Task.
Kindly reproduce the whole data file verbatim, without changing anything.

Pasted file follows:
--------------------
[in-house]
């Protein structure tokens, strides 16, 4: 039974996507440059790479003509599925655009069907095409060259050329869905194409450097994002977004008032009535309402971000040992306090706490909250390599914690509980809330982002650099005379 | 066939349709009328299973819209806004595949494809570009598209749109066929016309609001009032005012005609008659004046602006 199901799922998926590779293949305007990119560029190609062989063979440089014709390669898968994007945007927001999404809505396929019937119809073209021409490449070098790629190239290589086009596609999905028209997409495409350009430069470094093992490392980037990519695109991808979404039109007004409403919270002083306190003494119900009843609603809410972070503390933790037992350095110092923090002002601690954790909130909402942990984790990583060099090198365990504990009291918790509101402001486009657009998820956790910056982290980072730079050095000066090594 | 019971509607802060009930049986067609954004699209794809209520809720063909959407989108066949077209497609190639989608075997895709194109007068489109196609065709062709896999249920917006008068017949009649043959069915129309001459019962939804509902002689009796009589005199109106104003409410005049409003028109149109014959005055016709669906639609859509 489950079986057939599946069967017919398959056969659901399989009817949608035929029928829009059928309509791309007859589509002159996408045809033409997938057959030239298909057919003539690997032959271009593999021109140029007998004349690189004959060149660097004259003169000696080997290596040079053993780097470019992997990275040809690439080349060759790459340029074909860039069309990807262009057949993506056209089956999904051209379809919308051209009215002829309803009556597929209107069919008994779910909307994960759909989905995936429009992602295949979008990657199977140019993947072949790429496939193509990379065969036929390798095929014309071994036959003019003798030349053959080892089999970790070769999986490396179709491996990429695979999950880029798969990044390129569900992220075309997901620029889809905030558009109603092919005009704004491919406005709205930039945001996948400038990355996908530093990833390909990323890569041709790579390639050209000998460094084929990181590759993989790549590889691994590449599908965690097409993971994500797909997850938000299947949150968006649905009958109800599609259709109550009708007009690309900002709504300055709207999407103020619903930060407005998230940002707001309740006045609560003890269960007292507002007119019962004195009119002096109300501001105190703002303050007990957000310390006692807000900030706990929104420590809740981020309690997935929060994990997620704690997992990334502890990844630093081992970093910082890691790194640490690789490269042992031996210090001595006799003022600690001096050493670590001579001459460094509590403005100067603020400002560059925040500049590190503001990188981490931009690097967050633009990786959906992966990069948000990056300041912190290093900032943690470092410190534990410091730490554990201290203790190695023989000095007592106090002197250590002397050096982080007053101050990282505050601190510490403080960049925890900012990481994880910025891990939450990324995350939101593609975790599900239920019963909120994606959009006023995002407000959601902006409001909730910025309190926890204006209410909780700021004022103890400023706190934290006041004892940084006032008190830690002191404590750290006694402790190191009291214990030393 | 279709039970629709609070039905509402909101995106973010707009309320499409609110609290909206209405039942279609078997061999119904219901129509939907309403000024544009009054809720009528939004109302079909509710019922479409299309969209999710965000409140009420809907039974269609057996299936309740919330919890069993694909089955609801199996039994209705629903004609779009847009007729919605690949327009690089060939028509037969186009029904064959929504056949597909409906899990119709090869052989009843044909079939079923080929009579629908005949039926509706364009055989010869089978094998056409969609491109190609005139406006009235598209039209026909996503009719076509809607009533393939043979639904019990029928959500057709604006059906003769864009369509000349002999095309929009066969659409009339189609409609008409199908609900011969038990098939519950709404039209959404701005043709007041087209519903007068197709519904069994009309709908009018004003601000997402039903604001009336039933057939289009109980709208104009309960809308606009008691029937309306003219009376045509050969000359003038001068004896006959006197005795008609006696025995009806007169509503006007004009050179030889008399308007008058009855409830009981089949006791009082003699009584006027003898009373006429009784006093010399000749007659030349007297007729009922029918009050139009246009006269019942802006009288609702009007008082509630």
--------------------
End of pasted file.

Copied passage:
[in-house]
């Protein structure tokens, strides 16, 4: 039974996507440059790479003509599925655009069907095409060259050329869905194409450097994002977004008032009535309402971000040992306090706490909250390599914690509980809330982002650099005379 | 066939349709009328299973819209806004595949494809570009598209749109066929016309609001009032005012005609008659004046602006 199901799922998926590779293949305007990119560029190609062989063979440089014709390669898968994007945007927001999404809505396929019937119809073209021409490449070098790629190239290589086009596609999905028209997409495409350009430069470094093992490392980037990519695109991808979404039109007004409403919270002083306190003494119900009843609603809410972070503390933790037992350095110092923090002002601690954790909130909402942990984790990583060099090198365990504990009291918790509101402001486009657009998820956790910056982290980072730079050095000066090594 | 019971509607802060009930049986067609954004699209794809209520809720063909959407989108066949077209497609190639989608075997895709194109007068489109196609065709062709896999249920917006008068017949009649043959069915129309001459019962939804509902002689009796009589005199109106104003409410005049409003028109149109014959005055016709669906639609859509 489950079986057939599946069967017919398959056969659901399989009817949608035929029928829009059928309509791309007859589509002159996408045809033409997938057959030239298909057919003539690997032959271009593999021109140029007998004349690189004959060149660097004259003169000696080997290596040079053993780097470019992997990275040809690439080349060759790459340029074909860039069309990807262009057949993506056209089956999904051209379809919308051209009215002829309803009556597929209107069919008994779910909307994960759909989905995936429009992602295949979008990657199977140019993947072949790429496939193509990379065969036929390798095929014309071994036959003019003798030349053959080892089999970790070769999986490396179709491996990429695979999950880029798969990044390129569900992220075309997901620029889809905030558009109603092919005009704004491919406005709205930039945001996948400038990355996908530093990833390909990323890569041709790579390639050209000998460094084929990181590759993989790549590889691994590449599908965690097409993971994500797909997850938000299947949150968006649905009958109800599609259709109550009708007009690309900002709504300055709207999407103020619903930060407005998230940002707001309740006045609560003890269960007292507002007119019962004195009119002096109300501001105190703002303050007990957000310390006692807000900030706990929104420590809740981020309690997935929060994990997620704690997992990334502890990844630093081992970093910082890691790194640490690789490269042992031996210090001595006799003022600690001096050493670590001579001459460094509590403005100067603020400002560059925040500049590190503001990188981490931009690097967050633009990786959906992966990069948000990056300041912190290093900032943690470092410190534990410091730490554990201290203790190695023989000095007592106090002197250590002397050096982080007053101050990282505050601190510490403080960049925890900012990481994880910025891990939450990324995350939101593609975790599900239920019963909120994606959009006023995002407000959601902006409001909730910025309190926890204006209410909780700021004022103890400023706190934290006041004892940084006032008190830690002191404590750290006694402790190191009291214990030393 | 279709039970629709609070039905509402909101995106973010707009309320499409609110609290909206209405039942279609078997061999119904219901129509939907309403000024544009009054809720009528939004109302079909509710019922479409299309969209999710965000409140009420809907039974269609057996299936309740919330919890069993694909089955609801199996039994209705629903004609779009847009007729919605690949327009690089060939028509037969186009029904064959929504056949597909409906899990119709090869052989009843044909079939079923080929009579629908005949039926509706364009055989010869089978094998056409969609491109190609005139406006009235598209039209026909996503009719076509809607009533393939043979639904019990029928959500057709604006059906003769864009369509000349002999095309929009066969659409009339189609409609008409199908609900011969038990098939519950709404039209959404701005043709007041087209519903007068197709519904069994009309709908009018004003601000997402039903604001009336039933057939289009109980709208104009309960809308606009008691029937309306003219009376045509050969000359003038001068004896006959006197005795008609006696025995009806007169509503006007004009050179030889008399308007008058009855409830009981089949006791009082003699009584006027003898009373006429009784006093010399000749007659030349007297007729009922029918009050139009246009006269019942802006009288609702009007008082509630």